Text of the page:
The UNESCO is providing funds and some manpower to work with these manuscripts, but the Kunta Library was a far cry from the much more professional treatment of books I had observed in Djenne where privately owned books were now cared for by the community/government with international funds. That should be the way to go.   I don’t know how representative the Kunta Library is of the other 30 or so libraries in town.  Most of them are currently closed to the public and only open for a fee for journalists and scholars.  I am just a visitor with little reason to request a visit, and when I do I get to see not much.  Unfortunately, I was not able to visit more libraries today.  It would have been good for comparison.  Banja let me down a bit on this one. I needed him to make appointments for these libraries and he thought that two would be plenty.  Oh well.  I wonder how much of this material will ever be sifted through, not to mention properly researched.

This was my last day in Timbuktu, and a few of the young vendors who had harassed me from day one knew that tonight was the night when I would spend what I had left – it was little enough.  Issa, or as he liked to call himself, the John Travolta of Timbuktu, Ahmed and Mohammed had been the most persistent and also spoke the best English.  They were there waiting for me.  As they started their “for you, I will make a good price” spiel, I told them that we could cut to the chase.  Here is the money I have and I would like each of them to be able to sell me something.  Let’s split this three ways and see what they could come up with.  It worked. I got two small necklaces and a T-Shirt which properly states:  I have been to Timbuktu and back.  And then they had the great idea that we could barter, too.  After all, I had not gotten fabric for one of the so typical Tuareg turbans yet and that is a must for every tourist.  So, I went to my room, sifted through all the belongings I could spare and came up with a bag full of pens, eye drops, perfume, Calcium tablets, a couple of hooks, lip balm, and the like and traded it for 6 meters of narrow fabric which now can make a most beautiful desert turban if you know how.  What they would have really liked of course, was a T-shirt, pants, my backpack or my camera.  But that was going a bit too far.

After business was over, we sat the four of us and chatted until dark, when the electricity kicked in – my call to start writing the blog.  Their story is just a carbon copy of everyone’s story: when there were tourists, there was work.  Now there is nothing.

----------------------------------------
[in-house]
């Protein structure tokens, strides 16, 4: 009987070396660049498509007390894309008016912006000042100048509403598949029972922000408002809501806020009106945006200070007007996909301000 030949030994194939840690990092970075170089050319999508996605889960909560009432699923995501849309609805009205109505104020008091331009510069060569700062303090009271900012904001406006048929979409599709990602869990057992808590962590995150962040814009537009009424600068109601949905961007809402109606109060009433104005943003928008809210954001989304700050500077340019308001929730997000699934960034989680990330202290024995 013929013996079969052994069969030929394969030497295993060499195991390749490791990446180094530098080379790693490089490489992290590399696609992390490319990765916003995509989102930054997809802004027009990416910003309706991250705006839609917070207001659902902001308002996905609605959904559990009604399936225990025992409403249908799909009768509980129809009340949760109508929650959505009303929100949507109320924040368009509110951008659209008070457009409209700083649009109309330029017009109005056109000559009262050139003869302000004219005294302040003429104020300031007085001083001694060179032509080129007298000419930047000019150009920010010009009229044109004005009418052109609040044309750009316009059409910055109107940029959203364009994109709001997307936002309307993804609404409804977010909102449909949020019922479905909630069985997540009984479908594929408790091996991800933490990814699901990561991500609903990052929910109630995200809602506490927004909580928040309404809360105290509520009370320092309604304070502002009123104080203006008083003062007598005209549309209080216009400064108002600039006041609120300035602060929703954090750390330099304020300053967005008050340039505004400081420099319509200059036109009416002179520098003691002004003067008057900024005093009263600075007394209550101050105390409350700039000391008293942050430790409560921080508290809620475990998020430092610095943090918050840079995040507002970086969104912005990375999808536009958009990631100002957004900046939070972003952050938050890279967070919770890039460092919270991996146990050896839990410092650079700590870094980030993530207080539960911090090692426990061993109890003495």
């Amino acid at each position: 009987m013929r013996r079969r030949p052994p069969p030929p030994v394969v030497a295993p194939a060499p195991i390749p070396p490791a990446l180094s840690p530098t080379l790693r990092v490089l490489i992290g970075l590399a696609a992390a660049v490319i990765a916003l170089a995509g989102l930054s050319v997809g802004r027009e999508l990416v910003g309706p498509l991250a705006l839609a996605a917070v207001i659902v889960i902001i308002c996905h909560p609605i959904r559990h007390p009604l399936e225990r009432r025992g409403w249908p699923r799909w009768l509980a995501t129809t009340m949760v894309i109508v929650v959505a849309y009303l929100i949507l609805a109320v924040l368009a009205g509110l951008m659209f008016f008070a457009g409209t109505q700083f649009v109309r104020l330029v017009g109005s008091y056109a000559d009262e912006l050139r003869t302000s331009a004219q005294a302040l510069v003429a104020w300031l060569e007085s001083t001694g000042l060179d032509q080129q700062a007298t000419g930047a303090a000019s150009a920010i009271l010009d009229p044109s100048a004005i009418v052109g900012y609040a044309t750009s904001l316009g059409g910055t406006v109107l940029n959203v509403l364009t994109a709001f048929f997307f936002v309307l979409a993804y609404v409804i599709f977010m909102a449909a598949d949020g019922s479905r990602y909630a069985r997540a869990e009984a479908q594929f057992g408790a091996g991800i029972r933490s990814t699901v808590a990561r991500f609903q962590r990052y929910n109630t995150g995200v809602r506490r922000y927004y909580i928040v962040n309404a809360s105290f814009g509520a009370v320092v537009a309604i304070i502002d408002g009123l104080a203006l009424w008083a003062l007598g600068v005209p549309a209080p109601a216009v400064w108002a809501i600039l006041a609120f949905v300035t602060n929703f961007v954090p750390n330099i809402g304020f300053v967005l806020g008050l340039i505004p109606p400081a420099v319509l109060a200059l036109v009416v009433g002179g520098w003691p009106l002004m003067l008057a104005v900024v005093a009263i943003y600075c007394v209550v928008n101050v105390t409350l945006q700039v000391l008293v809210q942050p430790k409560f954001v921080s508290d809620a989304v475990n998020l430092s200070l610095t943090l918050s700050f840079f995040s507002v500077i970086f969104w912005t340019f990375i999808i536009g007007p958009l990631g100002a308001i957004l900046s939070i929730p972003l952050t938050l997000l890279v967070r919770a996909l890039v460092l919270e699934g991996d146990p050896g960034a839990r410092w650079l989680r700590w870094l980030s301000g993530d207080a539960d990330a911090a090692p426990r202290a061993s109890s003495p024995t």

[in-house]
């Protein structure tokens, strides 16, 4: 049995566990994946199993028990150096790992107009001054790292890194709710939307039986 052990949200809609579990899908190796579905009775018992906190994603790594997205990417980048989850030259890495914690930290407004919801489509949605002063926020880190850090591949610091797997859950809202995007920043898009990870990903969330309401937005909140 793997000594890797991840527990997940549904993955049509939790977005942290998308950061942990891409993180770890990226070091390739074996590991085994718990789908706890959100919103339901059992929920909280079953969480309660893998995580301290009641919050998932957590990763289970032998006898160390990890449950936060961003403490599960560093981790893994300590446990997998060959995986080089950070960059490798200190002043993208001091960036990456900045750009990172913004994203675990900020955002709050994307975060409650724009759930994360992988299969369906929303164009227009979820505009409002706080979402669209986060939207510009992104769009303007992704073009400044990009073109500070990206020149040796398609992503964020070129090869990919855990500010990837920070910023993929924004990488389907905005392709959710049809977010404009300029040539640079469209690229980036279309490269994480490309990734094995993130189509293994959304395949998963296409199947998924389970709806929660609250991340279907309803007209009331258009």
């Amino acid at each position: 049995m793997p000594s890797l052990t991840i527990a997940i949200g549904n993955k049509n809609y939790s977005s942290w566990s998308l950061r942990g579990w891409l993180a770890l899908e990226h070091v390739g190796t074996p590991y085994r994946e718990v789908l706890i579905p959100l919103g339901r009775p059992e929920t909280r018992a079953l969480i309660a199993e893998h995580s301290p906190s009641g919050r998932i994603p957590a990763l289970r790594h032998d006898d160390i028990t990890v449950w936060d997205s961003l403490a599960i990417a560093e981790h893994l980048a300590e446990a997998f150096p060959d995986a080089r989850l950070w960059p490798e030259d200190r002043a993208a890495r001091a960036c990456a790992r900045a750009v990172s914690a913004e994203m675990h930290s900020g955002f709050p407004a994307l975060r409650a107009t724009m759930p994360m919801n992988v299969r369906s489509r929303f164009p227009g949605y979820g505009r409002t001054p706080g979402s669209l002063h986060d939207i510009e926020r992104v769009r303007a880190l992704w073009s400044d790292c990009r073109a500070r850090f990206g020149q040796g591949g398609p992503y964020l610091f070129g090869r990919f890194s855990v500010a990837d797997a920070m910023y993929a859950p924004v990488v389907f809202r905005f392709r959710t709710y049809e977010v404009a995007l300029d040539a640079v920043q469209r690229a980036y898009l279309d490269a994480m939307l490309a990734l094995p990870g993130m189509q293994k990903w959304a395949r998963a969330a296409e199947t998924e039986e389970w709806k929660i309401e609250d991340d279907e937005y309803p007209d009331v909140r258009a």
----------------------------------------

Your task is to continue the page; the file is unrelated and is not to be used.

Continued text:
One last time, I ordered some food from the cook who had made me pommes frites (French fries) every night with something to go with.  When I rejected the stringy meat of the first day in favor of eggs, I got eggs the second day, too.  I was in the mood for some variation of this diet and asked him to surprise me with something of his choice and got… surprise, surprise another plate of French fries with two hard-boiled eggs.  It’s food.  I am not going hungry.  Jus’ sayin’.  J

After chickening out last night from sleeping on the rooftop, I decided that it was crazy to succumb to fear this way.   Timbuktu was protected by the army.  No rebels would enter town in the middle of the night to come and get me.  And those in town who knew where I could be found where not about to get me either, since they could not leave.  And so I slept outside again, this time in the hallway in front of my room, at least for half the night – until my feet and legs were bitten by I don’t know what – mosquitoes?  Possibly.   But perhaps, fleas or bedbugs or who knows what from that mattress…  And so I fled back into my room to sleep until dawn, hot or not.

Good night.

4 comments so far

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  1. Interesting that the Malians celebrate their independence from the French colonialists but are now only too happy to call the French colonialists back for help against the Islamists.

  2. Oh, yeah, I almost forgot about that ONE other tourist: Chris.

  3. I came back to look at some pictures and I see that my comment which I wrote and submitted yesterday didn’t make it through the blogosphere. I remember feeling kind of sad about the condition of Mali and commenting on who will help this country…their history (now covered in layers of dust) will be lost, and what kind of future can they possibly have without some kind of aid or a revitalization of tourism. Or maybe someone like Angelina Jolie will take an interest in Mali like she did in the Congo.
    It’s amazing that you are the ONLY tourist in that country right now…no wonder they all are so interested in you and your comings and goings. You may be one of the few who will see their museums and libraries…at least up in the North where all the trouble was/is. If someone does not help them, they are just sitting ducks for the Islamists!!! I hope the French continue to provide defense against a take-over and extremism.
    Poor Mali…lost in time and space….
    Let’s see if this comment gets submitted…

    • Hi Ann, Both comments got through. Even though I am treated like the only tourist in the country, remember I saw another one? I also found evidence in various guest books that about once a year or even 6-8 months ago single travelers came through. It isn’t much, that’s for sure. ET